Where to get advice
These rules can be very complicated. Worse still, they are often far from clear and you will often find that the local practice differs from the way things are supposed to work in theory.
It is very expensive and very frustrating if you end up in an unnecessary battle with the immigration authorities.
As a result, this is an area where you will need specialist advice if you wish to make a smooth transition from one country to another.
Unfortunately, this is an area where there have been lots of crooks and charlatans operating. As a result, many countries now limit the people who are qualified to give advice to potential immigrants.
Make sure that you take advice from someone who is not only qualified to give it but who also has experience dealing with your type of case and who can give you references by way of introductions to satisfied clients.
Good sources of preliminary background information are:
- Migration Policy Institute
- The UN Refugee Agency (UNHCR)
- International Organisation for Migration
- Embassies or consulates in your country of the countries of interest to you
If you’re thinking of moving to another country there is a pretty well-trodden path towards doing so.
You don’t need to take all of these steps but you’ll probably be much better off if you do.
Get qualified and experienced
It is much easier to obtain work if you already have the necessary qualifications and experience and, in most countries, it is only such work that will allow you to earn enough to pay the bills. In many places there is a glut of illegal migrants who are wanting to work and who are exploited by paying them very little if they are employed illegally.
Learn at least some of the language
It is much easier to move to another country and a great deal easier to find employment if you speak at least some of the language. 100 words will help out of many crises. 500 words is better. 1,000 words will allow you to have a basic conversation.
The more of the language you know and the better you speak it, the better your time will be.
Save some money
Many people in the field would recommend that you should have enough money in the bank to pay for all of your living expenses for three months. Of course, this isn’t as important if you’re going straight into paid employment but an emergency reserve is always necessary.
Choose your country
This is often not as simple as it might seem as there are many countries where it will just not be possible to do what you want to do.
Remember to check whether it is not only possible to do what you want to do but that it is a place where you would enjoy doing it.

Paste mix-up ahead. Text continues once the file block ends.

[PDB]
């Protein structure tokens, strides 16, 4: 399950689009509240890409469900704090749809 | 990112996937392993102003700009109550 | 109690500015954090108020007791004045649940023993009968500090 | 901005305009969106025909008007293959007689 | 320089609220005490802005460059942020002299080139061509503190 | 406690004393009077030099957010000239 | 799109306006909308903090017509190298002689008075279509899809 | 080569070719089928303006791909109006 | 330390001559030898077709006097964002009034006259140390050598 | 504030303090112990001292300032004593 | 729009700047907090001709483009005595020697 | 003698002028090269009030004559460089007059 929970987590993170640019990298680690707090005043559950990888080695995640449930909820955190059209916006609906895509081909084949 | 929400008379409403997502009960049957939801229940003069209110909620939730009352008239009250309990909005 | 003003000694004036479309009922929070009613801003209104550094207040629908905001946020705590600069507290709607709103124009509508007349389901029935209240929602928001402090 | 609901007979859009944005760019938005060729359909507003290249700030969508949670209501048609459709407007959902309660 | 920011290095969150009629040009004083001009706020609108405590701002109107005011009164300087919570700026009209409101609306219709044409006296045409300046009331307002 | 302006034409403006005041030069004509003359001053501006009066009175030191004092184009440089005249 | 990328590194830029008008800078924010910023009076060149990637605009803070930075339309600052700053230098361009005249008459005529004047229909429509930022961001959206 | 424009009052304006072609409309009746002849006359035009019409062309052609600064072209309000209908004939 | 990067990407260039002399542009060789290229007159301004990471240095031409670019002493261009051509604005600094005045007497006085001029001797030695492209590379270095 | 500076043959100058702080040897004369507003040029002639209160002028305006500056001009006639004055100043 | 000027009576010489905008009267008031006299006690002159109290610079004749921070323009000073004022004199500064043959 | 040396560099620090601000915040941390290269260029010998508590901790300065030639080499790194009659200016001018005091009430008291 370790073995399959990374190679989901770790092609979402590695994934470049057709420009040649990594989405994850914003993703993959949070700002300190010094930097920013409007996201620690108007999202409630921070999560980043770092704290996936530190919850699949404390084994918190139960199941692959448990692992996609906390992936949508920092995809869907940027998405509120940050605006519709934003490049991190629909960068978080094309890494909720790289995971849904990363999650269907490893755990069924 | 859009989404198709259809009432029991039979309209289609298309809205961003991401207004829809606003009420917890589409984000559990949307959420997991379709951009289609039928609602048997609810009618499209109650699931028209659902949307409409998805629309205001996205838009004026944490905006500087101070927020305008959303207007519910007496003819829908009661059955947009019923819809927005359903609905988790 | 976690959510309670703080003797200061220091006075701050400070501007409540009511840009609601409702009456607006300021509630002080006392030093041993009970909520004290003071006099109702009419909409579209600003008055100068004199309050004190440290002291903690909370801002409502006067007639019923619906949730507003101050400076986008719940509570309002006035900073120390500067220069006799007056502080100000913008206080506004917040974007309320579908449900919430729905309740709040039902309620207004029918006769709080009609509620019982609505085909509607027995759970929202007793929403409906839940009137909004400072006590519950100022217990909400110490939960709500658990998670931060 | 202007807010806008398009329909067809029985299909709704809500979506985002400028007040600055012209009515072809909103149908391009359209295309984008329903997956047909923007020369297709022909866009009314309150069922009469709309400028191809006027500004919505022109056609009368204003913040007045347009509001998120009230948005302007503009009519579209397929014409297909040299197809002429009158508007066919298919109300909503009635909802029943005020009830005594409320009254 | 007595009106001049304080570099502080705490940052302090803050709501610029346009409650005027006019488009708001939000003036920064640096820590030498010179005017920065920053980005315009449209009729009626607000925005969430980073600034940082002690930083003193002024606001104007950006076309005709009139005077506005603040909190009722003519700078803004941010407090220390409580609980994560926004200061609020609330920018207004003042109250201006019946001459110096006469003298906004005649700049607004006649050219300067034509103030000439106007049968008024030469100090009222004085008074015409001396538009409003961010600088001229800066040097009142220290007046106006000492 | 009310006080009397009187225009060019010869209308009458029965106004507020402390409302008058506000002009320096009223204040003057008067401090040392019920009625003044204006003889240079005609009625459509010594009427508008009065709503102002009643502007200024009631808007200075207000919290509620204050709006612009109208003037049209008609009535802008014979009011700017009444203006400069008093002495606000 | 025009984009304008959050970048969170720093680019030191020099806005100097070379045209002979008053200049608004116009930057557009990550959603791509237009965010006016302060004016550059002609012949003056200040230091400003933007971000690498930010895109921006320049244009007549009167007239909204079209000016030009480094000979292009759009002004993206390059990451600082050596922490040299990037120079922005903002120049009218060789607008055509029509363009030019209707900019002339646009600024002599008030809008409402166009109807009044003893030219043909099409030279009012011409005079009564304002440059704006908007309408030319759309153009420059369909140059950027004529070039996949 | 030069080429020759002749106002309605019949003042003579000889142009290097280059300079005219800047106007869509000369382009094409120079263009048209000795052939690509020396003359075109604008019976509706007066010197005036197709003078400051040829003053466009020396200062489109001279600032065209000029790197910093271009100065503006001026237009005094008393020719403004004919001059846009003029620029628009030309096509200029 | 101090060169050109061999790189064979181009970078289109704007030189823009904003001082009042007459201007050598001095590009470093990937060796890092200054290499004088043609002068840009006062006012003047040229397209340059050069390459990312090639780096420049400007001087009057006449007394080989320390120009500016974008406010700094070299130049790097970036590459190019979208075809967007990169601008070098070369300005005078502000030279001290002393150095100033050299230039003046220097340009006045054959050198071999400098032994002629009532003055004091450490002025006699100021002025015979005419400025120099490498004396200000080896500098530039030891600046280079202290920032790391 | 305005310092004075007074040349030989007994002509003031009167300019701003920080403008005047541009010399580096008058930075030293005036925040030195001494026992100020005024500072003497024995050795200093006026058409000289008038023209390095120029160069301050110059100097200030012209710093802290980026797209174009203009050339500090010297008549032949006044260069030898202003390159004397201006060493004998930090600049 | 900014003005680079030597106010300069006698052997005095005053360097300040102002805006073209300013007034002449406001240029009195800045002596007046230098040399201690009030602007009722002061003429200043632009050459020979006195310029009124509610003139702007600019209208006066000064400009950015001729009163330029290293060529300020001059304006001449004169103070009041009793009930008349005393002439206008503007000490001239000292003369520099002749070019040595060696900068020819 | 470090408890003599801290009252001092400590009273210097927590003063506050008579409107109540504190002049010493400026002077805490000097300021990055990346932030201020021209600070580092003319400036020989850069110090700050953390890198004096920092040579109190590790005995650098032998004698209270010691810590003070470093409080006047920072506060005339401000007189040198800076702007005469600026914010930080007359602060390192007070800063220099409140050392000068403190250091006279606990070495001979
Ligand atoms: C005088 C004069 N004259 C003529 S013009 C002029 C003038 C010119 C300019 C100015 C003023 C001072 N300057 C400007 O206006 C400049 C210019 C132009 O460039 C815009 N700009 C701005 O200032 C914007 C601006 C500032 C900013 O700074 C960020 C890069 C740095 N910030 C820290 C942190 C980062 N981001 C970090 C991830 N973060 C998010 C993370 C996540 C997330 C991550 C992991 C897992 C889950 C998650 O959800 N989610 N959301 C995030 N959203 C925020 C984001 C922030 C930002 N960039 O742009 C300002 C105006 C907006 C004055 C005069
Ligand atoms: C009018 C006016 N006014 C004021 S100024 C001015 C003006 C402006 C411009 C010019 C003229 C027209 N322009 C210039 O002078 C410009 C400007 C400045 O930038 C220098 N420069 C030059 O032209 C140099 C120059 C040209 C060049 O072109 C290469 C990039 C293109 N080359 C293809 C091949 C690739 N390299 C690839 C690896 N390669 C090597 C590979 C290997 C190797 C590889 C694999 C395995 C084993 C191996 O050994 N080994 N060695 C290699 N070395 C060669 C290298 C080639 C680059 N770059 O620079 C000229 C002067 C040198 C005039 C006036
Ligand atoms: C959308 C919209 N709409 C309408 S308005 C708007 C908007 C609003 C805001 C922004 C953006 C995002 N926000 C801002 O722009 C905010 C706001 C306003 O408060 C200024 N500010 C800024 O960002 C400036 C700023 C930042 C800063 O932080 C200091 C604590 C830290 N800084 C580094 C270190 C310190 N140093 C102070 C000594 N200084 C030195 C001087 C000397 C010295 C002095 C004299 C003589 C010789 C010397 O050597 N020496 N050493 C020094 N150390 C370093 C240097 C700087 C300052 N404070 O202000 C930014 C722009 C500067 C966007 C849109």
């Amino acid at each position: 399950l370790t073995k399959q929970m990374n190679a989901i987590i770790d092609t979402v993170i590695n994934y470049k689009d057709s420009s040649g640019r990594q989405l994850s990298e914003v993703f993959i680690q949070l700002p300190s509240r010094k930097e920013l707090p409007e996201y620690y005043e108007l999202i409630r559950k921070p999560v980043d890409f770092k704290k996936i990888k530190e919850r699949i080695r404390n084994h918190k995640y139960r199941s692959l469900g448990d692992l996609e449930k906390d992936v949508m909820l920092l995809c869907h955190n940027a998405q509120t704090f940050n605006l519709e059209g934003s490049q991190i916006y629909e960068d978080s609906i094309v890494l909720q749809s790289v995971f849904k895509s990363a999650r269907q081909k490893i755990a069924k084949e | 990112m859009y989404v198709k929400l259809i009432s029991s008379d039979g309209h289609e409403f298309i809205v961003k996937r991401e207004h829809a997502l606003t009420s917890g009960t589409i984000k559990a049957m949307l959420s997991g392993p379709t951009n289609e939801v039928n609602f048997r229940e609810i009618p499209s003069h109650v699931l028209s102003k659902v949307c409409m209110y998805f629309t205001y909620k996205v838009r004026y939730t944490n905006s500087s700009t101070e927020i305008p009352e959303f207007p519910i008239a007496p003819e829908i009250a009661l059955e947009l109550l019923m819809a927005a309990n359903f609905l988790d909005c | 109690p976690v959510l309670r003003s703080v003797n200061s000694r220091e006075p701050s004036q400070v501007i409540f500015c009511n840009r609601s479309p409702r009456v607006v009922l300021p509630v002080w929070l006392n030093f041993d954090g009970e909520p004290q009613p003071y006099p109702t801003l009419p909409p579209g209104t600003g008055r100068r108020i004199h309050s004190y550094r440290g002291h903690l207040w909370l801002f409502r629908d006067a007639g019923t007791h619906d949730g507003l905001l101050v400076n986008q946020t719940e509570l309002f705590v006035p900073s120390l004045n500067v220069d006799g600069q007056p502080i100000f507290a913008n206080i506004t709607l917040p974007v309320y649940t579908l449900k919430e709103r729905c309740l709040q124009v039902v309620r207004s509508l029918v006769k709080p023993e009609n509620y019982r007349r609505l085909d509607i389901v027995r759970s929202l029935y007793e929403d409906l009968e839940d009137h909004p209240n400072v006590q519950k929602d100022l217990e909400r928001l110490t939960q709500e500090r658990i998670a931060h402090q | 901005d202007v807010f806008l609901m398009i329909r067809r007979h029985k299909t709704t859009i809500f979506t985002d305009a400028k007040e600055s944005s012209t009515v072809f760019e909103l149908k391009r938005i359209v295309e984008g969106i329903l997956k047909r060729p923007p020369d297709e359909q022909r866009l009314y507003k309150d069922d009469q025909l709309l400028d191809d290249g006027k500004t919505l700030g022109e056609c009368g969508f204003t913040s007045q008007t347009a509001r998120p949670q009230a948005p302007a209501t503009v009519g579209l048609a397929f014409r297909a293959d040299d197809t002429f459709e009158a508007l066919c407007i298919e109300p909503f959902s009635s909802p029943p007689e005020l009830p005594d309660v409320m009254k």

If at all possible, you should try to visit the country to which you intend to move and spend a couple of weeks there. This might put you off the idea completely! Flights are now quite cheap and this is a very inexpensive safety mechanism.
Apply for a visa
Do this in good time and with the aid of suitable professionals.
Obtaining a visa can, in some cases, take months or years so check out the likely time-frame before you start.
Do lots of research
Whilst your visa application is being processed, do as much research as you possibly can about the country and whatever it is you want to do whilst you’re there.
If that research suggests that you might have chosen the wrong place, it is far better to start again at this stage rather than to obtain your visa and travel to the country before realising that it was a bad idea.
Apply for jobs
In some cases, you will need to have a job offer before you can apply for your visa but in other cases you will obtain a more general visa authorising you to work in a particular capacity and you’re then left with the task of finding suitable employment.
When applying for jobs make sure that you have your CV/resume not only translated into the local language but also reconfigured into the form commonly used locally. There are great differences in what an employer expects to see in an application for a job. Some things (marital status, number of children, sexual orientation etc) might be unacceptable or even illegal in one country but common practice and indispensable in another.
For most of the main migrant countries you will find online facilities to help you draft a suitable job application.
Make as many contacts as you can in the country before you ever go there. A good starting point is your existing list of contacts, many of whom may have friends or contacts of their own who are living or working in the country in question.
This all sounds very complicated and there is no doubt that moving to another country – particularly if you are travelling with a family – is a major undertaking. However, with sufficient determination, there is almost always a way of doing it.
You can, of course, just get on a plane and wing it. Many student travellers do not much more than this but it is seldom the best way forward and it can often waste huge amounts of both your time and your money.